Nicht aus meinem Nektar hast du dir Gottheit getrunken;
Deine Götterkraft war’s, die dir den Nektar errang.

Translation by E. P. Arnold-Forster (1902):

Not my nectar it was to thee which Godhead accorded;
Thy God-granted might pounced on the nectar amain.

Unfortunately for Schiller the fate of oleaginous translation would not be his only indignity.  The man who sung of the “peace and rest” Rousseau enjoyed after his death would not have equal comfort.  According to the May 3, 2008 issue of Spiegel Online an international team of anthropologists, genealogists and DNA-experts examined Schiller’s own Trümmern pursuant to a commission by MDR Thüringen and Weimar Classics.  Their work was recorded for a television documentary entitled Der Friedrich-Schiller-Code. They reported that the skull in the tomb (which was next to those of Goethe and a prince of Weimar) does not belong to Schiller.  Historian Ralf G. Jahn explains in that article that Schiller’s skull was evidently stolen in the 19th Century by skull robbers (Schädeljäger) and replaced with a similar looking skull.  (The business of 19th Century German skull robbing seems deserving further remark.  If I ever find out more, I’ll pass it along.)  As with all scientific discoveries filmed for television documentaries, however, the publicity surrounding the starling conclusion was the last heard on the subject.  It is perhaps just as well, however, to let the last contemplation of Schiller’s skull be Goethe’s Bei Betrachtung von Schillers Schädel.  Here is Edgar A. Bowring’s 1853 translation:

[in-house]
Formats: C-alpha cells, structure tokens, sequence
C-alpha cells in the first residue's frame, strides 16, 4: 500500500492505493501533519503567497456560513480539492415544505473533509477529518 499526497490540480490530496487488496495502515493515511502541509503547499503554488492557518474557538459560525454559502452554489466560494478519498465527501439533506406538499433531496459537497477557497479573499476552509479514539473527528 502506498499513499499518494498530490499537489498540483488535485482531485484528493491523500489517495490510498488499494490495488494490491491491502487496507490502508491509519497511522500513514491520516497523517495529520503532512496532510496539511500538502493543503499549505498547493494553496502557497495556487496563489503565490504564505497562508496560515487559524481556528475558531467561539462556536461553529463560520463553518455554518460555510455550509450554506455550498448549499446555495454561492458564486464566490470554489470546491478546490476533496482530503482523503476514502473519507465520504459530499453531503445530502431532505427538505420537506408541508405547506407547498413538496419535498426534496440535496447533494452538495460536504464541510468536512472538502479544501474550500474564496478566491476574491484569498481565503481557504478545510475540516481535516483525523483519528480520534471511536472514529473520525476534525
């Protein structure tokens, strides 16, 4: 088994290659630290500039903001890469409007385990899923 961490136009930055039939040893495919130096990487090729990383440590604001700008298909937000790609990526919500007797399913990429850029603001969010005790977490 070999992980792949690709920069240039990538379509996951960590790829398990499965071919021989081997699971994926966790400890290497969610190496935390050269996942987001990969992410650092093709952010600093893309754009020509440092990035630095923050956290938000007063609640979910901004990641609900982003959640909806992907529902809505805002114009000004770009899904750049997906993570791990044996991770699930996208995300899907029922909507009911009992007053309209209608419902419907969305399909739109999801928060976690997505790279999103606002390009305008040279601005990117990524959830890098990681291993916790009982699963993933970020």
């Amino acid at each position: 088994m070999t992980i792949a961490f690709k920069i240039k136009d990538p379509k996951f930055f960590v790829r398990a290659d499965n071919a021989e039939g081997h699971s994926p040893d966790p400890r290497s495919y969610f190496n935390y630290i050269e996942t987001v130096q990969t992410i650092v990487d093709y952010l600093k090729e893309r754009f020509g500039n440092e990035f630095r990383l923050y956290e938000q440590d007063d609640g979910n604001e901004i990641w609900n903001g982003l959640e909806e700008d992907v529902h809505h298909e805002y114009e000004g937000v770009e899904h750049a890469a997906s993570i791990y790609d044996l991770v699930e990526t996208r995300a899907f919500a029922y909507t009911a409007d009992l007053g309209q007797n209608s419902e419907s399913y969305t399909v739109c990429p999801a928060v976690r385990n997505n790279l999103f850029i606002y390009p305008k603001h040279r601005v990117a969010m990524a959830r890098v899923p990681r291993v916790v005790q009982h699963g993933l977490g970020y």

Lines on Seeing Schiller’s Skull (1826)

by Johann Wolfgang von Goethe

Within a gloomy charnel-house one day

I view’d the countless skulls, so strangely mated,
And of old times I thought, that now were grey.

Close pack’d they stand, that once so fiercely hated,
And hardy bones, that to the death contended,

Are lying cross’d,—to lie for ever, fated.
What held those crooked shoulder-blades suspended?

No one now asks; and limbs with vigour fired,
The hand, the foot—heir use in life is ended.

Vainly ye sought the tomb for rest when tired;
Peace in the grave may not be yours; ye’re driven

Back into daylight by a force inspired;
But none can love the wither’d husk, though even

A glorious noble kernel it contained.
To me, an adept, was the writing given

Which not to all its holy sense explained,
When ‘mid the crowd, their icy shadows flinging,

I saw a form, that glorious still remained.
And even there, where mould and damp were clinging,

Gave me a blest, a rapture-fraught emotion,
As though from death a living fount were springing.

What mystic joy I felt! What rapt devotion!
That form, how pregnant with a godlike trace!

A look, how did it whirl me tow’rd that ocean
Whose rolling billows mightier shapes embrace!

Mysterious vessel! Oracle how dear!
Even to grasp thee is my hand too base,

Except to steal thee from thy prison here
With pious purpose, and devoutly go

Back to the air, free thoughts, and sunlight clear.
What greater gain in life can man e’er know

Than when God-Nature will to him explain
How into Spirit steadfastness may flow,

How steadfast, too, the Spirit-Born remain.